At least 68 people were killed when a Nepal Airlines flight crashed in Pokhara, mere seconds before landing, according to the nation’s Civil Aviation Authority. Hundreds of emergency personnel were stationed on the hillside where the Yeti Airlines flight carrying 72 people crashed, which has been described as the country’s worst crash in nearly 5 years. The weather was clear, as said by Jagannath Niroula, a Civil Aviation Authority spokesman.
The Nepal Airlines plane crashed in a gorge while coming to land at a newly opened airport, which began operations two weeks ago. Reports of survivors were flowing, but other reports nullified the claim and said that there were no survivors discovered. The aircraft was a dual engine ATR-72 and had two infants, four crew members on board.
In addition to Nepalese citizens, there were 5 Indians, 4 Russians, 1 Irish, 2 South Koreans, 1 Australian, 1 French, and 1 Argentinian, for a total of 15 foreigners, according to an airport official. It was reported that the plane made contact with Seti Gorge before landing, then crashed, as said in an aviation authority statement.
Pokhara, 200 km (125 miles) west of Kathmandu, happens to be an immensely popular hiking trail in the vast, majestic Himalayas. Local television showed thick black smoke wafting from the crash site as both onlookers and rescuers gathered at the wreckage.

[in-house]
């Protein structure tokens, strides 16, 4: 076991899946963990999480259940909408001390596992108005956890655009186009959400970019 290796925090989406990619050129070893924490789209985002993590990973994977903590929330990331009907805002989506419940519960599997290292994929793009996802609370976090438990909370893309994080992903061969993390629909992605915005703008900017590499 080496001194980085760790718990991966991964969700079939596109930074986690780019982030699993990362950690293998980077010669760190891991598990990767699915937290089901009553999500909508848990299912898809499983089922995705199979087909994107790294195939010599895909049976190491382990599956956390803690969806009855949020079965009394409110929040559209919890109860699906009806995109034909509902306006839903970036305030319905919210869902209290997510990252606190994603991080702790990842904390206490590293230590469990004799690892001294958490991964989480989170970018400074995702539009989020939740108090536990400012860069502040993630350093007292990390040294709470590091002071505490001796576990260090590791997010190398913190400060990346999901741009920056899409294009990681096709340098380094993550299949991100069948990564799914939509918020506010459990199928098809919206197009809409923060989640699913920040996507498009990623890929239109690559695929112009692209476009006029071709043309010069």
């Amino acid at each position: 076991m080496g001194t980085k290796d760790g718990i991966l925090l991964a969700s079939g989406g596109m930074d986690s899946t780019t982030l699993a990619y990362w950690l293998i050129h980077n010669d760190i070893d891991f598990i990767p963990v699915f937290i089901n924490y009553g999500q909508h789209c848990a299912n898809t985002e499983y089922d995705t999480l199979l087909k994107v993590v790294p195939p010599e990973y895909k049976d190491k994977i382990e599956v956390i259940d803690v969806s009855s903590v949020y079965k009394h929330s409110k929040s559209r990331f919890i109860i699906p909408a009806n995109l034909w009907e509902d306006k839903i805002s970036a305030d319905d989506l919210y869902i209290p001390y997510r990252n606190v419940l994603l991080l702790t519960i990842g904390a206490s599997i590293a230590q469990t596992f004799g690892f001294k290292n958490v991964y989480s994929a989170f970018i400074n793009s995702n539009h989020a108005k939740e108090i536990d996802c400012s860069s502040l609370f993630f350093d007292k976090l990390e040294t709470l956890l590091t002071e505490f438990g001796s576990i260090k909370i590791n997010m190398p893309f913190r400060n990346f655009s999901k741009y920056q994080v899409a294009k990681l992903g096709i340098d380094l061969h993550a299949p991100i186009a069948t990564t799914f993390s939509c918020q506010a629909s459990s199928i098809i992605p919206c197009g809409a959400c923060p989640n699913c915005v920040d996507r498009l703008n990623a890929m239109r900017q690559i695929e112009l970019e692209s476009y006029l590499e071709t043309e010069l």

Nepal’s Yeti Airlines flight NYT691 crashes
The plane was burning so much that rescuers had difficulty reaching the gorge between the two hills near the tourist town airport. The crash is supposed to be Nepal’s deadliest since 2018, when a US-Bangla Dash 8 turboprop from Dhaka crashed in Kathmandu, killing 51 out of 71 people on the flight. The plane in question is 15 years old, a well-known, used dual engine plane produced by a joint venture between Airbus and Italy’s Leonardo, with Yeti airlines having six of the same model.
It is not uncommon for accidents like these to occur in Nepal, for eight of the highest mountains lie in the region. The climate conditions change in a flash, as has been noted, although the tourism sector has witnessed a boom in recent years, but poor safety concerns have plagued it.
The EU has banned Nepali airlines from its airspace since a decade for the same reasons. An emergency meeting was called in the cabinet by the PM Pushpa Kamal Dahal, for discussing the crash, a government statement said.
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